McGarr agrees. "We had a clear vision of what the show would be," he says. "It had to represent classic and contemporary horror and be fun for all ages. The Roadkill Goreage exhibit at the show, featuring the actual screen-used Christine, the Duel truck and the Green Goblin Head from Maximum Overdrive, and the Crypt Critter exhibits are recurring featured articles from our magazine. As challenging as it was, it helped to know what kind of party we wanted to throw."
Fortunately for attendees, the kind of party the two are throwing is one that justifies its three-day stay, with all manner of entertainment packed into the schedule.
"It's not just a celebrity meet and greet, with some vendors selling their goods," McGarr says. "Many shows you attend, you get your autographs, do a pass at the dealer room, and you're done. We've focused on programming and events just as much as our first-rate guest list, and there will always be something to do."
"We have nothing but respect for other cons that operate more traditional shows," Moe clarifies. "In fact, Eben and I cut our teeth on those shows. Our friends put them on; we gleefully attend them. Sure, we'll have the expected panels, celebrities and vendors. But as filmmakers ourselves, we have a relentless itch to try to innovate and create theatricality."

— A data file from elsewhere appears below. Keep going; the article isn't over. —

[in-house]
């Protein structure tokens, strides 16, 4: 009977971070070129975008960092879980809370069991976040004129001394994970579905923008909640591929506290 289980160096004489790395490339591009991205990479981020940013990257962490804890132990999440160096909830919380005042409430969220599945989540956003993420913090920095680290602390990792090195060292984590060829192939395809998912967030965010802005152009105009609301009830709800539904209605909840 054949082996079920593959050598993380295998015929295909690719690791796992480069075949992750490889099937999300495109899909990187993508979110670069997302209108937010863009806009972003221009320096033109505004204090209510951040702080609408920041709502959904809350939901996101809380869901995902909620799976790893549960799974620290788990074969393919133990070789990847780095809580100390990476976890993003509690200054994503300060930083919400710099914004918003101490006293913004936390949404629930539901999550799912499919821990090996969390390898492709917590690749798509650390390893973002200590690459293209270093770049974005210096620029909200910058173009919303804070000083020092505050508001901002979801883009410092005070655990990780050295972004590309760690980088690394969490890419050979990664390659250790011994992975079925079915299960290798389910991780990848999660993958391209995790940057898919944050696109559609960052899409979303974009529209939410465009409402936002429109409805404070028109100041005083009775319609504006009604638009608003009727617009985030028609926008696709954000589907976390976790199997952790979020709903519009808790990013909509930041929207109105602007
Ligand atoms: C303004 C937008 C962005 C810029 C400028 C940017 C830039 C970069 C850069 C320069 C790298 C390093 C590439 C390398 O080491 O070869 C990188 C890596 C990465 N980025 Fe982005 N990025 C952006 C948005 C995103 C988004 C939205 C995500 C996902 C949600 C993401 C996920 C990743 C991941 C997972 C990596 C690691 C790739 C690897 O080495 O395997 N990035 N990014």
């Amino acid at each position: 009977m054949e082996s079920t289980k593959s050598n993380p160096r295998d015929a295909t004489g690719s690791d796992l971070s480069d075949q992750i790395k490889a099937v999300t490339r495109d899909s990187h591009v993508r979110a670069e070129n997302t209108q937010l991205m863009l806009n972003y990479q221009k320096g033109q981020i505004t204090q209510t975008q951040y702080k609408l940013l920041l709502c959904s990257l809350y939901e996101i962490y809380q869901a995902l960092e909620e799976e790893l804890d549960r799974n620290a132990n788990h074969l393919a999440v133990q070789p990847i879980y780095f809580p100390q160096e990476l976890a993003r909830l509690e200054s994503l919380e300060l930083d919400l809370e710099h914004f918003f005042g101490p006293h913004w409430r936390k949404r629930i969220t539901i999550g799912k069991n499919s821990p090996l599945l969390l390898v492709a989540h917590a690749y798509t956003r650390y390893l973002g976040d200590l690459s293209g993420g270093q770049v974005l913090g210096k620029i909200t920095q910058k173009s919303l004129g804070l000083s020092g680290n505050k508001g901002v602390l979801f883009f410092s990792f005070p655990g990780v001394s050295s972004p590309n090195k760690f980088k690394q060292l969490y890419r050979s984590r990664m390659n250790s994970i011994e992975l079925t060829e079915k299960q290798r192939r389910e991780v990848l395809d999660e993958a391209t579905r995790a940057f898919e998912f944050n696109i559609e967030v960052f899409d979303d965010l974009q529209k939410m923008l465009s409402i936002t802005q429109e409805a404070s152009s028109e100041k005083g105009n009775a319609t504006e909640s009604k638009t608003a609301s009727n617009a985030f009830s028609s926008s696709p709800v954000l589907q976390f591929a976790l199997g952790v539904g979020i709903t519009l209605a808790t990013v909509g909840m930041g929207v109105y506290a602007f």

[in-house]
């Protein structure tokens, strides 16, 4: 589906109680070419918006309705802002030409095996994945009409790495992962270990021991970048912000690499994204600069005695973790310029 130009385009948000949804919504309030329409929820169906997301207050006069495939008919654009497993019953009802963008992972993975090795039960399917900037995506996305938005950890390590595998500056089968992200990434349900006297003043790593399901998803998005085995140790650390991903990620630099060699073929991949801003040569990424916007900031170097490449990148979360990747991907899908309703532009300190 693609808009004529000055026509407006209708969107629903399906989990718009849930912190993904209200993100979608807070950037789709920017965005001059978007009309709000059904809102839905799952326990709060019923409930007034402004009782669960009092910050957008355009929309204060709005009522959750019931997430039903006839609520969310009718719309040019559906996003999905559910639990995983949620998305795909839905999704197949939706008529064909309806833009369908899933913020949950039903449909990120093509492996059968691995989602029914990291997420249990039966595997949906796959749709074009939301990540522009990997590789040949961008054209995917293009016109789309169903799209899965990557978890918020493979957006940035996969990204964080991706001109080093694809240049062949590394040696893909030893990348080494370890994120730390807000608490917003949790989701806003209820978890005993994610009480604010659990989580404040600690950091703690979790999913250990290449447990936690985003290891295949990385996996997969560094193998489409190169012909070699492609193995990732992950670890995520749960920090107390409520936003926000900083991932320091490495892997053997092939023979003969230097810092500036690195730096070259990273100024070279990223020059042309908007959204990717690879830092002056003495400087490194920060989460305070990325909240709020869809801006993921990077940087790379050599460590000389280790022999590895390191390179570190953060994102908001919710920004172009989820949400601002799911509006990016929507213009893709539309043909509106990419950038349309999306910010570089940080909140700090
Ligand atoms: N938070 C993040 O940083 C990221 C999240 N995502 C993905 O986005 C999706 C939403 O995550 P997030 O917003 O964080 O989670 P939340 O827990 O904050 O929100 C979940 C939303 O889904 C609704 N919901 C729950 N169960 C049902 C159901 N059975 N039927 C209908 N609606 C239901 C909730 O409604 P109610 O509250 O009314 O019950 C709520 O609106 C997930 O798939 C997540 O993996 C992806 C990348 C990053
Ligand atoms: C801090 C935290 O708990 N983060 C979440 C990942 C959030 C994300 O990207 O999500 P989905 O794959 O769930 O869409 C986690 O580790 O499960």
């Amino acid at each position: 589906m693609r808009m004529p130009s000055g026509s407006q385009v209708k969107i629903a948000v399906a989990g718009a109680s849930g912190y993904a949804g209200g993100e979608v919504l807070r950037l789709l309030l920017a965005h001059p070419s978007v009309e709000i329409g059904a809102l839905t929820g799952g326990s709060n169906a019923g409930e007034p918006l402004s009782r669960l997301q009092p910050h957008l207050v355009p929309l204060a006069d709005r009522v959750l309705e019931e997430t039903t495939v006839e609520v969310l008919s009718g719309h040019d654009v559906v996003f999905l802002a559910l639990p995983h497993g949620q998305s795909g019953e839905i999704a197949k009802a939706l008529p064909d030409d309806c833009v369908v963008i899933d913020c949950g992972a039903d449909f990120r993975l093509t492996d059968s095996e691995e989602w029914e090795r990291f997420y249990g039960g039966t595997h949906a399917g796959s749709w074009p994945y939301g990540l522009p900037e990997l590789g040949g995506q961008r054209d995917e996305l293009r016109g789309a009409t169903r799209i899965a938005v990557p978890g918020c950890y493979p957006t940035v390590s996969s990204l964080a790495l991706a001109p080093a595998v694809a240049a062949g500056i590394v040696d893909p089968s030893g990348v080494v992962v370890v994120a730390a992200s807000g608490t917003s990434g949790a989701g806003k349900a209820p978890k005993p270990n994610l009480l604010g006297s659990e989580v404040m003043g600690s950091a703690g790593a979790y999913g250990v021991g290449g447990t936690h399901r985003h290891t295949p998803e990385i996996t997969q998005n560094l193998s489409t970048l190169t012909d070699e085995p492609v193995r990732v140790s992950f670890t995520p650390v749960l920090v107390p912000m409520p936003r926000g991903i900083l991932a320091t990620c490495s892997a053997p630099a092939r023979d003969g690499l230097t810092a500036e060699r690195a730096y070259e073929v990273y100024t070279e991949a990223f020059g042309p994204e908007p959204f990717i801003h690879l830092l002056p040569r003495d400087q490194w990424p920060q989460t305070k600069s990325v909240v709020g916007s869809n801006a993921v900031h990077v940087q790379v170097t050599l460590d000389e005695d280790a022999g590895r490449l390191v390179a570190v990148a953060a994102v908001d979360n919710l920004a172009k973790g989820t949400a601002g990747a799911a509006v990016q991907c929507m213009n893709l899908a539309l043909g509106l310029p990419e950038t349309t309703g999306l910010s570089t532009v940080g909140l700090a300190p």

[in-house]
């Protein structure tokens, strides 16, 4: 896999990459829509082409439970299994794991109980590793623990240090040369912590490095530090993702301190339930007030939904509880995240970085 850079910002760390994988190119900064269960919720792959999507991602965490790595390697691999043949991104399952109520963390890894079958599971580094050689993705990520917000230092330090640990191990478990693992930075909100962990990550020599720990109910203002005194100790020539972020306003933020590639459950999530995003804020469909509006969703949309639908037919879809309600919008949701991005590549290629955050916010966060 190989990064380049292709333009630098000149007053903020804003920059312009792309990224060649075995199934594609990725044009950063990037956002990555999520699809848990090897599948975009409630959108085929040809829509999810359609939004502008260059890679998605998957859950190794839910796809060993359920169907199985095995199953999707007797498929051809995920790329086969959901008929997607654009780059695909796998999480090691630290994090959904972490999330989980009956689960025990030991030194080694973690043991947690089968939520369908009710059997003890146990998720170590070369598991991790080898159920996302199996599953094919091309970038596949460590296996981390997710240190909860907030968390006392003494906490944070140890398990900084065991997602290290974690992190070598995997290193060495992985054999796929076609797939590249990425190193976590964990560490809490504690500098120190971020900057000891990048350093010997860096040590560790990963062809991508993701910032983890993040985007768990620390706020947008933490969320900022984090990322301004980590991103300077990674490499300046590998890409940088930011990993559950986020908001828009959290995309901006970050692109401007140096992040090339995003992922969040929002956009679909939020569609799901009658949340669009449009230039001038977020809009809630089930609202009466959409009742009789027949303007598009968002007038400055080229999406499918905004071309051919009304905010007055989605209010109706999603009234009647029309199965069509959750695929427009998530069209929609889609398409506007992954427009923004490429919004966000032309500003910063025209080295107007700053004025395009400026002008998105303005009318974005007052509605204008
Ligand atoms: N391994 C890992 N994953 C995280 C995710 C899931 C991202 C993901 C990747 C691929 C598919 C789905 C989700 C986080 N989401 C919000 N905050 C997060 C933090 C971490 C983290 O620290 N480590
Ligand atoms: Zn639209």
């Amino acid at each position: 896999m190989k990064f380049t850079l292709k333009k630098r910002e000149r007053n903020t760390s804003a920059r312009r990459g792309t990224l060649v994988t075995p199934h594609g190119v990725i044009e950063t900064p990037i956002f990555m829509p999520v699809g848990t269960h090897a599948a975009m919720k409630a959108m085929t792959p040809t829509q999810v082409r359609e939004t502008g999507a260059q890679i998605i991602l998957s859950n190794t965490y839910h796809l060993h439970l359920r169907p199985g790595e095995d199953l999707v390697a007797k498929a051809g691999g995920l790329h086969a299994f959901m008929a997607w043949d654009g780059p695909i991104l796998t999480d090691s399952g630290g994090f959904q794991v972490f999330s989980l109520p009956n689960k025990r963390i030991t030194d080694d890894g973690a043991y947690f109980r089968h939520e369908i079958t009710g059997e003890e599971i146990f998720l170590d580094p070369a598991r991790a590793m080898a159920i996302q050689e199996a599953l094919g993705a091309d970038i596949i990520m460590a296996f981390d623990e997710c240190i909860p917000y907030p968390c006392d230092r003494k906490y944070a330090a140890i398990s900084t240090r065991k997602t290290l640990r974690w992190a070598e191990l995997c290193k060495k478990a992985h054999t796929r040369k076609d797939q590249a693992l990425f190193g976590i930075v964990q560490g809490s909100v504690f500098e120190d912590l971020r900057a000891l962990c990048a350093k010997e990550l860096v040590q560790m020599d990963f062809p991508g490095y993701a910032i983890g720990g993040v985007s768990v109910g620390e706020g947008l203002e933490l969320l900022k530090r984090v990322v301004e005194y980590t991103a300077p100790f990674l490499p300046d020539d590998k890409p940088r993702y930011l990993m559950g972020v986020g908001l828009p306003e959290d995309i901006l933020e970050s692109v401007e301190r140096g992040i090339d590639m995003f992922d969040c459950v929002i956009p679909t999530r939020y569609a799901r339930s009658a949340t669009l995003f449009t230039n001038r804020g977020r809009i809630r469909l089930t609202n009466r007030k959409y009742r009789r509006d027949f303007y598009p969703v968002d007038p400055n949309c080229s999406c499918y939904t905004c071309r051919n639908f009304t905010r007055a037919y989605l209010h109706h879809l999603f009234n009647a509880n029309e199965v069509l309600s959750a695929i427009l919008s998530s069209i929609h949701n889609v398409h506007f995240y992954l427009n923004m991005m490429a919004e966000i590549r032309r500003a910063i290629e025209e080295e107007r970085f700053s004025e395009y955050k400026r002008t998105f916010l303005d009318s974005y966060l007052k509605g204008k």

To that end, McGarr and Moe are offering several unusual takes on old standards. Instead of karaoke, look for Scaraoke; rather than a Miss Carolina contest, there will be a Miss Horrorlina bikini pageant. And why stroll through a haunted house — in this case, The Haunted Mill in Belmont — by yourself when you can purchase an R.I.P. pass and not only walk alongside celebrity guests but also witness a celebrity handprint Scaramony at the venue?
These are admittedly variations on established attractions, but other events are distinctly unique. For instance, how many other fests can boast of allowing select patrons to square off against Lo Pan, the villain at the center of John Carpenter's 1986 cult offering Big Trouble in Little China?